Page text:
PFJ Colloquium, 2015-16

PFJ Colloquium, 2015-16

Discovering the Early Modern Through Tokugawa Japan

Thursday, October 1, 2015
“From Herbals to Natural History: The Case of Tokugawa Japan”
W. F. Vande Walle, Professor of Japanese Studies, Katholieke Universiteit Leuven
4:30–6:00 PM, Amado Recital Hall, Irvine Auditorium (Reception to follow in Cafe 58)

Before the sixteenth century, herbalists and phytographers relied on Greek and Roman texts, notably Dioscorides’ De materia medica, rather than on empirical observation. When Renaissance botanists tried to correlate Dioscorides’ plant descriptions to the reality of their native floras, they found many discrepancies. Thus they realized that their compass was not reliable, and classical authority had to be supplanted by empirical scrutiny. German botanists were the first to initiate this paradigm shift, followed by their colleagues in the Low Countries, among others Rembert Dodoens (1516/17-1585). The herbals they produced gradually shifted their focus from healing to inventorying, thus helping to lay the foundation for the development of natural history.

Herbal studies in Japan, like many other fields of science, were based on knowledge transmitted from China. Some polymaths, including Kaibara Ekiken (1630-1714) and 平賀源内 (1728-1779), to some extent inspired by Dodoens’ herbal and Jan Jonsten’s (1603-1675) works on natural history, started questioning this classical authority and stressed the need for empirical study, thus generating a paradigm shift that was analogous to the one made in the West. However, while in the West the herbal tradition represented by Dodoens was superseded by natural history, in Japan both traditions co-existed for a long time. While in the 1820’s the integral translation of Dodoens’ herbal was under way, Itô Keisuke (1803-1901) was preparing the first introduction of the Linnaean system in Japan. His comprehensive presentation of the Linnaean system, Nihon sanbutsushi 日本産物志 was only published in 1873, five years after the Meiji Restoration.

* Co-sponsored by the Penn Global Engagement Fund and the Center for East Asian Studies Humanities Colloquium

Thursday, November 12, 2015
“The Edo Man and the Satsuma Sweet Potato: Early Modern Travel through a Japanese Prism”
Constantine Vaporis, Professor of History, Director, Asian Studies Program, UMBC
4:30–6:00 PM, Kislak Center, Van Pelt-Dietrich Library, 6th Floor

Travel in Japan in the early modern era (1600-1868) involved religious zeal, recreation, a search for therapeutic healing, and a desire for discovery, but also elements of political obligation and coercion. It connected commoners with the state in a way that few other institutions of the time did, while elites became engaged in it in an unparalleled fashion. This talk will explore the contours of some of these elements that defined travel in Japan in the early modern era, with an eye to their global context.

This event is part of the Penn Year of Discovery Series, with the Center for the Integrated Study of Japan Colloquium, Discovering the Early Modern through Tokugawa Japan and is co-sponsored by the Penn Global Engagement Fund and the Center for East Asian Studies.

Co-sponsored by the Penn Global Engagement Fund and the Center for East Asian Studies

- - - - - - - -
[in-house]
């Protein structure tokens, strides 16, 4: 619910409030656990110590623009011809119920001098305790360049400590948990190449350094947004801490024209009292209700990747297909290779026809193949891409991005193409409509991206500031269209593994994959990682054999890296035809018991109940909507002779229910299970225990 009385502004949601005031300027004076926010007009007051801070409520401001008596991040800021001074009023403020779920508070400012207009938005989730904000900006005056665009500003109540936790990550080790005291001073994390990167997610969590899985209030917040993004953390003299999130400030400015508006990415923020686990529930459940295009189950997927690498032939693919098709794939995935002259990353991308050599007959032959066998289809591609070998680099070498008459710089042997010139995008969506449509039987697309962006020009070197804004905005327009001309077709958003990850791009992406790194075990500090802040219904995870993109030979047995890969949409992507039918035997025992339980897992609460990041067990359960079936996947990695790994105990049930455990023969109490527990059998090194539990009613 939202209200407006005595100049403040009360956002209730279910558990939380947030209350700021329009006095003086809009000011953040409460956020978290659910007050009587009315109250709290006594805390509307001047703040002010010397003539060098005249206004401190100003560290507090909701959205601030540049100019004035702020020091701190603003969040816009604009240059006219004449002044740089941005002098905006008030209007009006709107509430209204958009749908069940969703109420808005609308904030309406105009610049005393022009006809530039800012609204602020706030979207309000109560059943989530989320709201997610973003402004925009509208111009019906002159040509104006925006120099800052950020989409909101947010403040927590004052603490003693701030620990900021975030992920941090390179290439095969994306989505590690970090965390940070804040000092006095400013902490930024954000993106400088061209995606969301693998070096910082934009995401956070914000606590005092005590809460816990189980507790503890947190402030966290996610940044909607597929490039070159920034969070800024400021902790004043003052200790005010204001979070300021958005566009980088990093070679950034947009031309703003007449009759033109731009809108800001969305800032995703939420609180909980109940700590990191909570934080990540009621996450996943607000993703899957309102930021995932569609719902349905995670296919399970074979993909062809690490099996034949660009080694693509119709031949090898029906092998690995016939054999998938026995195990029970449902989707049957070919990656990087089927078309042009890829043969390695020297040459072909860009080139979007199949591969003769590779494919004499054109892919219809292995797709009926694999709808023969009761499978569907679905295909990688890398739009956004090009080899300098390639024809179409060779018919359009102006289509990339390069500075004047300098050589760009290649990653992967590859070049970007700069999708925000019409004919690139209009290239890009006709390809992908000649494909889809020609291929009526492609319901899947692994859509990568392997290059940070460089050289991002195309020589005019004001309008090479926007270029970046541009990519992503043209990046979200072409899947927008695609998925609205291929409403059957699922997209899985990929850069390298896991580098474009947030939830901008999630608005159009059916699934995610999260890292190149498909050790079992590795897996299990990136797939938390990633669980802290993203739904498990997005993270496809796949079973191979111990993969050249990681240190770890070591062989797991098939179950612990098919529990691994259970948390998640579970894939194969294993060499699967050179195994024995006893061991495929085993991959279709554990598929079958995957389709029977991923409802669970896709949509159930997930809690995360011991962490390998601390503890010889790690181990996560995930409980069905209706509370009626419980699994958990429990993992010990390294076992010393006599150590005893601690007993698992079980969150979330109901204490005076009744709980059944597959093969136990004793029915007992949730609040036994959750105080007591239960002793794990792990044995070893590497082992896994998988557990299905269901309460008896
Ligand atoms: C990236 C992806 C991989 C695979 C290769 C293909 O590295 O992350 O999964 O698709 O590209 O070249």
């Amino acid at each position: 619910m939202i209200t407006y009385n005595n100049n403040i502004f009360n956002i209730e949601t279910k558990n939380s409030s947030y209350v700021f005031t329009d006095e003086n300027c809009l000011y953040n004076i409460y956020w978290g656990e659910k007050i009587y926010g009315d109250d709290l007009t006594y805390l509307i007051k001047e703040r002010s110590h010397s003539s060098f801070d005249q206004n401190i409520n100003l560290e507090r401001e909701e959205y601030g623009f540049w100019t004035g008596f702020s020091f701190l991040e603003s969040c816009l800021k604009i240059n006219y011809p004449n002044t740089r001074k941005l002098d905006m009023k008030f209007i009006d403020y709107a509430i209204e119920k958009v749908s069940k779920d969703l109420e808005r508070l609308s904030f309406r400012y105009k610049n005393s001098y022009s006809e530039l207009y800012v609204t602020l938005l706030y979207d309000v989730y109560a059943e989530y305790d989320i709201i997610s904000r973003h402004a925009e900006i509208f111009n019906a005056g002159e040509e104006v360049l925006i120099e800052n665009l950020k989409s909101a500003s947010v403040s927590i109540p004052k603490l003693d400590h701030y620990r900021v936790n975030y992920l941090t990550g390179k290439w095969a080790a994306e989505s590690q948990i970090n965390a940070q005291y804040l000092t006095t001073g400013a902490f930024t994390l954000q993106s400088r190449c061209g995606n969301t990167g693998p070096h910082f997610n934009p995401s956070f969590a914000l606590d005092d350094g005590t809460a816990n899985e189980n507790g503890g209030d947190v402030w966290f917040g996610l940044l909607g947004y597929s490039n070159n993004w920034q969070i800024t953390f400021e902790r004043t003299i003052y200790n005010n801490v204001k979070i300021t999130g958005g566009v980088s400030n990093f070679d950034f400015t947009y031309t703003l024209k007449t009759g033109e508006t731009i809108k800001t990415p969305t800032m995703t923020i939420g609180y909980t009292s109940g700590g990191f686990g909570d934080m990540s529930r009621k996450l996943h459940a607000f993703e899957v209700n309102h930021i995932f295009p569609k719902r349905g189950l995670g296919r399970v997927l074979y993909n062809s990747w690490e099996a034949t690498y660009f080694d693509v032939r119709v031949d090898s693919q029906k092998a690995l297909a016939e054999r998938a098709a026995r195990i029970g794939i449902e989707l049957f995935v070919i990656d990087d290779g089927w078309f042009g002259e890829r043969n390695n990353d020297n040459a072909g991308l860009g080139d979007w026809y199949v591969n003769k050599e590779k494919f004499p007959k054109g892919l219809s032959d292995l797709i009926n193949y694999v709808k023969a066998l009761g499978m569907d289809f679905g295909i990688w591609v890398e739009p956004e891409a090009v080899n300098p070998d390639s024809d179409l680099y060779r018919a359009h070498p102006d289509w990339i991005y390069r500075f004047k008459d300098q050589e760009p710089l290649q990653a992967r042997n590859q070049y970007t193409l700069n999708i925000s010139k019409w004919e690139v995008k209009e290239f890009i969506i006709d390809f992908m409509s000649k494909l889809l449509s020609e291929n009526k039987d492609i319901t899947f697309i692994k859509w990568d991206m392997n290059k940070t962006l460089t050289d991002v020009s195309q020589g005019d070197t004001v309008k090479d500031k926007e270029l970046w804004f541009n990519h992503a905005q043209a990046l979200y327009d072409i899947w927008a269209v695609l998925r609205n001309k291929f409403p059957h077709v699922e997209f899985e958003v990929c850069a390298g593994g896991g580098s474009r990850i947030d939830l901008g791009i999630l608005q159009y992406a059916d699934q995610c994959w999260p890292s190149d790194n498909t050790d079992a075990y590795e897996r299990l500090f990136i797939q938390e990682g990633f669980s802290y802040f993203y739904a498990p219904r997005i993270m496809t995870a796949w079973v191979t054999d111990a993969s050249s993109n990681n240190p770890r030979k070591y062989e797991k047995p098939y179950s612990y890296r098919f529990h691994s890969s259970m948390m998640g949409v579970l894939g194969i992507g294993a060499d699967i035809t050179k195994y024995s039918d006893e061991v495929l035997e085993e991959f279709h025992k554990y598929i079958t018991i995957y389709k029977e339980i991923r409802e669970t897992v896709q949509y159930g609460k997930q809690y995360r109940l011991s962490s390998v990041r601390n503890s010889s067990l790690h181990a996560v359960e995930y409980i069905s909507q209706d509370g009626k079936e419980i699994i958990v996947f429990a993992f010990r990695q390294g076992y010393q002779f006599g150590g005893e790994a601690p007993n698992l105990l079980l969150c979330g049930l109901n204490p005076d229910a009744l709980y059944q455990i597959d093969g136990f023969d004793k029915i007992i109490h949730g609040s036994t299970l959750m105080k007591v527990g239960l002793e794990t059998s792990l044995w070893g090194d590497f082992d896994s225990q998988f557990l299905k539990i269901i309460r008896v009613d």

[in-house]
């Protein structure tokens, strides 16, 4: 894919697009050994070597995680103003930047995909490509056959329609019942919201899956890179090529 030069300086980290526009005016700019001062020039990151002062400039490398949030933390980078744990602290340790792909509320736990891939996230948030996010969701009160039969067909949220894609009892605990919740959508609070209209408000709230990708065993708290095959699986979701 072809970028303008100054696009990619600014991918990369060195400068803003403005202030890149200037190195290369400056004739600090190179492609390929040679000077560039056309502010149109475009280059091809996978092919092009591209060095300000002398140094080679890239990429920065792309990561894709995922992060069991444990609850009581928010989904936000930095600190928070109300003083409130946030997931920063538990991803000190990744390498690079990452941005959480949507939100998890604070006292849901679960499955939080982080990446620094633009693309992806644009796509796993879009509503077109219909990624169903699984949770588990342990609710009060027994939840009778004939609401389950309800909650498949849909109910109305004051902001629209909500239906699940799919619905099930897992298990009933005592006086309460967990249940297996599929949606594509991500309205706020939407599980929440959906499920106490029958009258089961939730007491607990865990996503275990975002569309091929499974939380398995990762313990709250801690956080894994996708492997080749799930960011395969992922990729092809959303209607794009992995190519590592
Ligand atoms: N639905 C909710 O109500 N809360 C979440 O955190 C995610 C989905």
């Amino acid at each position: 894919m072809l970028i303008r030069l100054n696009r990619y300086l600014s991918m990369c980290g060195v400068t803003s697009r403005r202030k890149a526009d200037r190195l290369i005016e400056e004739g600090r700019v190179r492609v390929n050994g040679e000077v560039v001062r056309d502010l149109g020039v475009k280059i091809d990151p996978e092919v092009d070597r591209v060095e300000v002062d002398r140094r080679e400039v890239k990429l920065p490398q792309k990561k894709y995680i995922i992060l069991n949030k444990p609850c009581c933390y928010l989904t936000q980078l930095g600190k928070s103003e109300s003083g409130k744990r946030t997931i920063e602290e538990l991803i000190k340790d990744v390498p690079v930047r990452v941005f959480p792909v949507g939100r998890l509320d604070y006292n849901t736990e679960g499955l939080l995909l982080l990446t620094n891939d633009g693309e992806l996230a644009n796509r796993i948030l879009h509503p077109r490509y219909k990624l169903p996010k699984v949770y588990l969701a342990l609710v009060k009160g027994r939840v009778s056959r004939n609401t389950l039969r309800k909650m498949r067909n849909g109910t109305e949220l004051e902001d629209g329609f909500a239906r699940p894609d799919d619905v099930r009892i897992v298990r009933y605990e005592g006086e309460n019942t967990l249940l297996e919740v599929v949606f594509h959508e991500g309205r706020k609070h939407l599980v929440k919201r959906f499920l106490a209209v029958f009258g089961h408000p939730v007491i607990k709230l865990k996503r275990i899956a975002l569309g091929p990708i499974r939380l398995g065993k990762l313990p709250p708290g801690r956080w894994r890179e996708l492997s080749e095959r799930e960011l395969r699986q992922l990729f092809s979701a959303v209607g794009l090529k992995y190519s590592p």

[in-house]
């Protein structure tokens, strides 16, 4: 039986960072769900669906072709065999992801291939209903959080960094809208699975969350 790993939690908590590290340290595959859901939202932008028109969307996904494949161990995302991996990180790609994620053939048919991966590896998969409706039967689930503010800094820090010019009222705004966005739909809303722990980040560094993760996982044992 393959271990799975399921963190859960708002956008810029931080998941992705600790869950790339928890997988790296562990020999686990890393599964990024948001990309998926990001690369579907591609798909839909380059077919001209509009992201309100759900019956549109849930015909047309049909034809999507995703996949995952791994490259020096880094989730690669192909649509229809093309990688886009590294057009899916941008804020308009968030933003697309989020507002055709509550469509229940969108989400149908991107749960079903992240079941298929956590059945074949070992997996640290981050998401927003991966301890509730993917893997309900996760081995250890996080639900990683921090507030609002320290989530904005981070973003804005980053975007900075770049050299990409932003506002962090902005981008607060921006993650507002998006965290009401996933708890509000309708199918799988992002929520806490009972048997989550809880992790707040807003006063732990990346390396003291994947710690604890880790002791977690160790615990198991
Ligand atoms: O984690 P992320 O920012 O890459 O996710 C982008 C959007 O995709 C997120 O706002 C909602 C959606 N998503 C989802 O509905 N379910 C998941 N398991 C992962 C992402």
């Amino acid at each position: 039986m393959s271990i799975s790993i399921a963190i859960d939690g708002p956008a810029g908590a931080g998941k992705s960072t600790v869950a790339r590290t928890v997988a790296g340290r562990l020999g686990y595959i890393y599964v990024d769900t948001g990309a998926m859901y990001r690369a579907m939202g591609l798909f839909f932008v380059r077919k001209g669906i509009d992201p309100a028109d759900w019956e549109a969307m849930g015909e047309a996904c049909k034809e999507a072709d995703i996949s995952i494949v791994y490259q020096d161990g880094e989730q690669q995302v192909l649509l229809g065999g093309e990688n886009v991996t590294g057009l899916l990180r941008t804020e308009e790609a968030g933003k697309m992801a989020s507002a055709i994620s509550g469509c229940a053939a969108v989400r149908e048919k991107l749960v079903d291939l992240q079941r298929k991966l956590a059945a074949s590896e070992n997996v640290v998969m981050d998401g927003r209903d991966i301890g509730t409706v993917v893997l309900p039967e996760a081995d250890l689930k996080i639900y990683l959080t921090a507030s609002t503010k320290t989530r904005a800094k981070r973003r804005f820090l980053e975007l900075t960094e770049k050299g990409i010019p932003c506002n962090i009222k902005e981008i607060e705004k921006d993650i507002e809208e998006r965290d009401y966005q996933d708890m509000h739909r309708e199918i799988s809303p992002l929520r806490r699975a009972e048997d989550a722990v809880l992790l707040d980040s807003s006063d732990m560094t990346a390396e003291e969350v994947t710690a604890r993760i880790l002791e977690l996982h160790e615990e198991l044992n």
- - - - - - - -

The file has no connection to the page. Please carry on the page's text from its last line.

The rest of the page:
Monday, February 29, 2016
“Where Time Begins: Time Measurement and the Establishment of the Prime Meridian in Tokugawa Japan”
Yulia Frumer, Assistant Professor of History of Science and Technology, Johns Hopkins University
4:30–6:00 PM, Terrace Room, Claudia Cohen Hall

The ability to claim the prime meridian is a matter of political prestige. After all, the prime meridian marks the central line on the face of the earth, the place where time begins. It is thus not surprising that the late 19th century saw several European countries vying for the privilege of serving as a reference point for the rest of the world. Japan was not one of these contenders, yet prior to the Meiji reformation of 1868 Japanese scholars aspired to see the world centered — geographically and temporally — around Kyoto. Nevertheless, despite the political implications of establishing the prime meridian, the surveying enterprise that eventually located Kyoto at the zero longitude on Japanese maps was not motivated by politics. Rather, this enterprise began with attempts by Japanese astronomers to solve astronomical puzzles, and only later acquired political dimensions. This talk will explore the interplay between astronomical time measurement practices and political intentions in the process of establishing the prime meridian on late Tokugawa-period Japanese maps.

Co-sponsored by the Penn Global Engagement Fund, the Center for East Asian Studies, and the Department of the History and Sociology of Science

Thursday, March 17, 2016
“Virtuous Consumption versus Iron Thrift: Market Trouble in Early Modern Japan (and Beyond)”
Mary Elizabeth Berry, Class of 1944 Professor of History, University of California at Berkeley
4:30–6:00 PM, Amado Recital Hall, Irvine Auditorium

Domestic consumption is vital to all market economies but became particularly important in Tokugawa Japan (1600-1868), given the heavy constraints on foreign trade and real estate transactions and capital formation. Nonetheless, both sumptuary laws and household ethics discouraged anything more than strictly utilitarian spending as damaging both to the social order and the family’s security. So, how do we account for the prodigious consumption, across the social spectrum, that sustained the Tokugawa economy?

* Co-sponsored by the Penn Global Engagement Fund and the Center for East Asian Studies Humanities Colloquium

Saturday, March 19, 2016
“Early Modern Print Culture through a Japanese Prism: A Celebration”
Lea Library Exhibit and Symposium
10:00AM–5:00 PM, Lea Library & Kislak Center, Van Pelt-Dietrich Library

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